SostenutO
04-24-2005, 03:39 PM
I think one of the IMB peoples said that anyone could begin submitting articles for piano. I don't know if they are going to make a new section for it though...

Piroteus
11-14-2005, 01:08 PM
I do play some classical pieces but not with the correct fingering or theory...I just read them very slowly, then memorize and play them, but I want to do it correctly, hence my trying to learn this elusive theory...:o

Thanks ever so much! :) Adela



hey Adela...it's no problem u don't play the piano very well. U'll learn. I've been playing for like 13 or 14 years. Then I dropped out. Now I'm 23 and I still miss playing. So sometimes I play my keyboard, but it's not the same. I can read very fast, but it's only a matter of time. I can say to you now; practice, practice and practice. Even if you feel like hating those stupid practice lessons.
I wish u good luck with it, because you will find out, it is delicious to play with your eyes closed and just enjoy the music you play!!!

greetz Laurien

axeman36
04-21-2007, 11:53 PM
Hi,
Bob you might be able to answer this one best, being a piano player.
I'm wanting to learn to play by ear.
My goal for playing piano at the moment is to be able to accompany myself while singing so I can play at school in my classroom. I am looking for some starting pointers. I can read music but don;t want to be encumbered with learning a whole lot of classical tunes and stuff or to be limited to the printed music. Have had 2 years of piano lessons at high school ages ago. Know heaps of theory too so can find the chords (slowly).
Lets take a simple tune like - Rock My Soul , or something. Where do I start?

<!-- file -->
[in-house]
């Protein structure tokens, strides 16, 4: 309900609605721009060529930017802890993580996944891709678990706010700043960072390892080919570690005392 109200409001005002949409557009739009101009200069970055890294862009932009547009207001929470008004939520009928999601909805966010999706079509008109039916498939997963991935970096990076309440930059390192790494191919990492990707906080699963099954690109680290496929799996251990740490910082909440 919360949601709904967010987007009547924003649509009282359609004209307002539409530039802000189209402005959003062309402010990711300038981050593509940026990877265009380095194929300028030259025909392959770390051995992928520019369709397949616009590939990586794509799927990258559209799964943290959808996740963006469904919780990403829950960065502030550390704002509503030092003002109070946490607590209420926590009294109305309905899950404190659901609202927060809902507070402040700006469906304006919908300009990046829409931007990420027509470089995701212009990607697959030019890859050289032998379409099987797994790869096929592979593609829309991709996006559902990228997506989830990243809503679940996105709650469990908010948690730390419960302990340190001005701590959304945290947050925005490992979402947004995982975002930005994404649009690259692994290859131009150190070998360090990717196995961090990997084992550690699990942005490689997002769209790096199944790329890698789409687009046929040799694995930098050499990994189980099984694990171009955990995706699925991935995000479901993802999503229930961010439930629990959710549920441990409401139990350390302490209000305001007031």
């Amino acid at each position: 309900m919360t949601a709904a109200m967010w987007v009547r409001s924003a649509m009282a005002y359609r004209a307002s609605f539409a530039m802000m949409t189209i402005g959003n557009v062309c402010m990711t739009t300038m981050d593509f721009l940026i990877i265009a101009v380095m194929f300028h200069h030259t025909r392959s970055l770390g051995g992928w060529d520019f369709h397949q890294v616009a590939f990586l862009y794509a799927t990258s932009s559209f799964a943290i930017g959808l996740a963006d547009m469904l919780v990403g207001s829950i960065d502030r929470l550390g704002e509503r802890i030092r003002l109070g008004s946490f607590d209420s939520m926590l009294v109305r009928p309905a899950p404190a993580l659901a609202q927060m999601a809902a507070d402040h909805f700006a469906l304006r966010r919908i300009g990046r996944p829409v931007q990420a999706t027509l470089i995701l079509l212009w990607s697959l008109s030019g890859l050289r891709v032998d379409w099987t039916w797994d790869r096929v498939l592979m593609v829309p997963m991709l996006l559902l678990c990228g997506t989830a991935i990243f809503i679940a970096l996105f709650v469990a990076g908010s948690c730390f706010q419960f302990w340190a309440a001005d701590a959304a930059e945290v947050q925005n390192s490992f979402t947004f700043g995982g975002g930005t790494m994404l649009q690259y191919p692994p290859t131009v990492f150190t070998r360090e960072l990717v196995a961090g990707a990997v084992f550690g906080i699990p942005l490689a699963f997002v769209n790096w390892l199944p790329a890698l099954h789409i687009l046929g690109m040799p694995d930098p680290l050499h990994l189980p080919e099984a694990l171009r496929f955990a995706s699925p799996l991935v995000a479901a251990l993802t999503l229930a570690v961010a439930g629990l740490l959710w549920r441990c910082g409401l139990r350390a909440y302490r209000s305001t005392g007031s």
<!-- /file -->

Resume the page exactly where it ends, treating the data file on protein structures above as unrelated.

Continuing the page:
All suggestions welcome.
Cheers,
Axeman:cool:

jade_bodhi
04-23-2007, 01:32 PM
Does it matter that much which fingers one uses for chording piano. Someone told me that major and minor chords should be fingered 1,3,5 or 5, 3, 1. I often use 1,2,3. Are there any fingering techniques that one should learn immediately. I play by ear and am a beginner. I use a lot of arpeggios with my right hand and flourishes when I can find them. Left hand usually does some kind of bass line. Suggestions?

Poparad
04-23-2007, 09:47 PM
Does it matter that much which fingers one uses for chording piano. Someone told me that major and minor chords should be fingered 1,3,5 or 5, 3, 1. I often use 1,2,3. Are there any fingering techniques that one should learn immediately. I play by ear and am a beginner. I use a lot of arpeggios with my right hand and flourishes when I can find them. Left hand usually does some kind of bass line. Suggestions?

Why force your hand to stretch so much for 1,2,3 when you can more comfortably play it 1,3,5? In the long run, 1,3,5 is more nimble and agile of a fingering for just about everything. You can also swtich between chords and scales without changing your hand positions at all.

jade_bodhi
04-24-2007, 09:05 PM